You are on page 1of 7

ADDITIVE WHITE GAUSSIAN NOISE LEVEL ESTIMATION IN SVD DOMAIN FOR IMAGES Problem Definition Accurate estimation of noise

level is an important problem in a wide variety of vision and image processing applications. This project involves the implementation of a method for Additive White Gaussian Noise level estimation in images. The method used is as proposed in [1], where Singular Value Decomposition (SVD) is used to estimate the Standard deviation of Gaussian noise present in an image. Specifically, the estimation method uses the tail of singular values to separate out the Signal and noise basis. Though this separation involves loss of Signal data, the authors of [1] claim that their method alleviates the influence of the signal on the data basis for the noise estimation process to a large extent.

Mathematical Model An observed noisy image ( ( ) ( ( ) ( ) ( ) is expressed as: (1) ) signifies the signal-independent

where noise.

) represents the original (true) image, and

The SVD of an m n image A (assume r is the rank of A) can be written as: (2) where , , ( and denote them-square and n-square identity

matrices); m and n represent the dimensions of A. The columns of U are orthonormal eigen vectors of , the columns of V are orthonormal eigenvectors of or , and S is a diagonal

matrix containing the square roots of eigen values of

arranged in the descending

order. Let the singular values be denoted by s(i ) (i = 0, 1, . . . , r ), and then s(1) > s(2) > > >s(r ) . To separate the contribution of image from that of noise, ( ( ) ) and are defined as the singular

values due to the original image and the additive noise decomposed by singular vectors U and V (3) (4)

where Now let

or ( )

()

()

be a zero-mean mn AWGN image with standard deviation , and its SVD can be

expressed as: (5) and () (6)

Parameter M is used to represent the number of the last singular values (i.e., the tail) under consideration. Obviously, the average of the last M singular values is a function of , and can be calculated as: ( ) () (7)

Where 1Mr If { ( is linearly dependent on , two sufficient and necessary conditions must be satisfied: ( ) ) ( ) ( ) ( ) . ( ) is (8)

where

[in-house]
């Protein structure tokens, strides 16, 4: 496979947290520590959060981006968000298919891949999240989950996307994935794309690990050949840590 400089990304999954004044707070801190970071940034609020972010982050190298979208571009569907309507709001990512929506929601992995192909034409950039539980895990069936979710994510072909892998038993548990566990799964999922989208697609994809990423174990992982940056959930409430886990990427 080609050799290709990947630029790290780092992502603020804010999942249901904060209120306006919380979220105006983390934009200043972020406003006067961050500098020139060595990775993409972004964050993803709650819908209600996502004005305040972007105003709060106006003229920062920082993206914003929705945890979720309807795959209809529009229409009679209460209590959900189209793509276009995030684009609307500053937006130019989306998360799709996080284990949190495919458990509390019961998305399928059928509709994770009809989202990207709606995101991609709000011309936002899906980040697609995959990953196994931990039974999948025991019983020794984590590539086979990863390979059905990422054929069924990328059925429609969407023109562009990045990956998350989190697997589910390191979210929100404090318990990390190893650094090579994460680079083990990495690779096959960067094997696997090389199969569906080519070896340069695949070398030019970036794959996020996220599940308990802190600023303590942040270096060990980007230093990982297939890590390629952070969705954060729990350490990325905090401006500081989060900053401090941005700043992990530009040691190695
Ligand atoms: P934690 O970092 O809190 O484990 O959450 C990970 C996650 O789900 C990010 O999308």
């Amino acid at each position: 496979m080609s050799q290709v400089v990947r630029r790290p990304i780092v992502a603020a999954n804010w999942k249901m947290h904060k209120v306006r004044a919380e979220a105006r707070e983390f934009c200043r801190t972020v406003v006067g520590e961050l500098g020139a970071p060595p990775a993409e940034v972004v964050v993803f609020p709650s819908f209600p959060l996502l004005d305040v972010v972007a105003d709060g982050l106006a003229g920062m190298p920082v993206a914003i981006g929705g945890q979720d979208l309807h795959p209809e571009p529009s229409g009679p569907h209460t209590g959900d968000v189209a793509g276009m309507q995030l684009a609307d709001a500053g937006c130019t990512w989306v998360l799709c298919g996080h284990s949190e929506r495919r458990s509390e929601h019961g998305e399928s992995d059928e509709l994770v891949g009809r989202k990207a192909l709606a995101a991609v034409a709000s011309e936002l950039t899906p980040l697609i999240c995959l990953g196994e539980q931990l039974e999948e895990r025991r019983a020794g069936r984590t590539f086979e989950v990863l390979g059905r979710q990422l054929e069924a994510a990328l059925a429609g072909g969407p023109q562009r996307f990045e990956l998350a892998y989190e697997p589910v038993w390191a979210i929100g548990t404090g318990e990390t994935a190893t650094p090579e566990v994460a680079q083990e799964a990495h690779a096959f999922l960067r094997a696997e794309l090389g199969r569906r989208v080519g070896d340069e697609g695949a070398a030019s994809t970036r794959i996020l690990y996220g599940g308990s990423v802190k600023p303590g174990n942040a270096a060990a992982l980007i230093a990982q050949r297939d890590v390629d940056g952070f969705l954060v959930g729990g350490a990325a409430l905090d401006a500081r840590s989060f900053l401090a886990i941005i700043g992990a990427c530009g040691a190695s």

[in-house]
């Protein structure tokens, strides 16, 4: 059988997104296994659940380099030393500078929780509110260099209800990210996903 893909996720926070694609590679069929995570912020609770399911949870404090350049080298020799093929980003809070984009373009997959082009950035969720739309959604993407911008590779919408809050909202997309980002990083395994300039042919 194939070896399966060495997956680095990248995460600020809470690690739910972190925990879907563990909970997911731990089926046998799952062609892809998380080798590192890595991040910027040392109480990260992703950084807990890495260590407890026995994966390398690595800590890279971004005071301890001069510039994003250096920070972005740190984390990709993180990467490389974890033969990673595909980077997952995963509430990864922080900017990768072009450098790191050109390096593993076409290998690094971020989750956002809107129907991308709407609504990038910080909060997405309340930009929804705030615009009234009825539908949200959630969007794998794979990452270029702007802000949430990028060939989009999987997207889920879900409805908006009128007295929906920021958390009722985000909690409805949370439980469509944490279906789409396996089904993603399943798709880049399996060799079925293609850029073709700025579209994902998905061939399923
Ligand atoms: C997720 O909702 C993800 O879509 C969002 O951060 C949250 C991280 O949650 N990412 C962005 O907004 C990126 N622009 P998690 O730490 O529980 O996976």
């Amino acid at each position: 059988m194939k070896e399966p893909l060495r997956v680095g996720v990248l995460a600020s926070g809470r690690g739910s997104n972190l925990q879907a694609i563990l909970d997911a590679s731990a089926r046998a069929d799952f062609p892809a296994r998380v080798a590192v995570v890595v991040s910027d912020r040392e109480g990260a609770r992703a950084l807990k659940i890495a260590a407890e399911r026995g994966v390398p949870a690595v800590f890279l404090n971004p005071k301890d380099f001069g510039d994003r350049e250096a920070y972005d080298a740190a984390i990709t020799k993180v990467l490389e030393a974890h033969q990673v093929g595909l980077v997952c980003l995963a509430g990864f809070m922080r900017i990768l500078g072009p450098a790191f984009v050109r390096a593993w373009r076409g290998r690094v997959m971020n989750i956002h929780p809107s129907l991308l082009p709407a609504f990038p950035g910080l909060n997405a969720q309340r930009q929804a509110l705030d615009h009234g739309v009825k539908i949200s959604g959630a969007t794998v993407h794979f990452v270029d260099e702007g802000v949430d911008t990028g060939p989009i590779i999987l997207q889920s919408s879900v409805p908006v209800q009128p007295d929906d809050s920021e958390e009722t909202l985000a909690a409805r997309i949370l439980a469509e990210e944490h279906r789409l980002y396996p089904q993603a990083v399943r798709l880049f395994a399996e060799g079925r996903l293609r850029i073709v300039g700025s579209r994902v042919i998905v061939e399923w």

represents the standard deviation of an additional noise and

[1] Proves that when

are different realizations of the same random process,

linearly dependent of noise level . It is also claimed in [1] that, on the basis of extensive experiments, it has been found that of a noise from a different process behaves almost the

same as the case of noise with same processes when M is significantly bigger than 1. That is, is almost linearly dependent on the noise level even if the process of AWGN changes. ( ) when M >> 1. (9) where denotes the slope of the linear function, which can be affected by the choice of M. If M < r/4, the randomness of AWGN will cause the value of vibrated.

With the images of cartoons and real-world scenes affected by AWGN noise, the average of the last M singular values and becomes: where is an image content related parameter can be separated into 2 parts defined as: ()
2

is calculated in [1] and has been found that the relationship between

(10)

and

for signal and noise respectively and they are

(11)

and where of noise to () denotes the contribution of image structures to . [ ]. In , and (12) denotes the contribution

Based on experimental results, it can be seen that the range of values of M can be [1], M has been chosen as

. Also, methods are proposed to calculate the values of and .

The value of can be found by the following steps: 1) Calculate PM of pure AWGN images of the same size at different noise levels 2) Calculate by the least square fitting according to data acquired in the first step. In practice, since is independent of image content and hence it can be figured out off-line. To find the value of , we add additional AWGN with known deviation to the noise-corrupted image, and let the outcome tell us the value of . Assume that the noise deviation is in the input noise-corrupted image. If we add known AWGN of to the noise-corrupted image, [1] illustrates that the total noise . will still be

AWGN with standard deviation of

Now we have 2 equations with 2 unknowns and as: (13) (14)

Solving equations (13) and (14), we will be able to figure out the value of (standard deviation of the AWGN which corrupted our original image), the required parameter to be estimated as:
( )

(15)

Implementation The noise level estimation procedure for image A is composed of 7 stages as follows: 1) Choose a proper M (the suggested M value is r 3/4), and calculate corresponding 2) Perform singular value decomposition to the noised image A 3) Calculate the average of the last M singular values 4) Add AWGN of = 50 to noised image A to yield a new image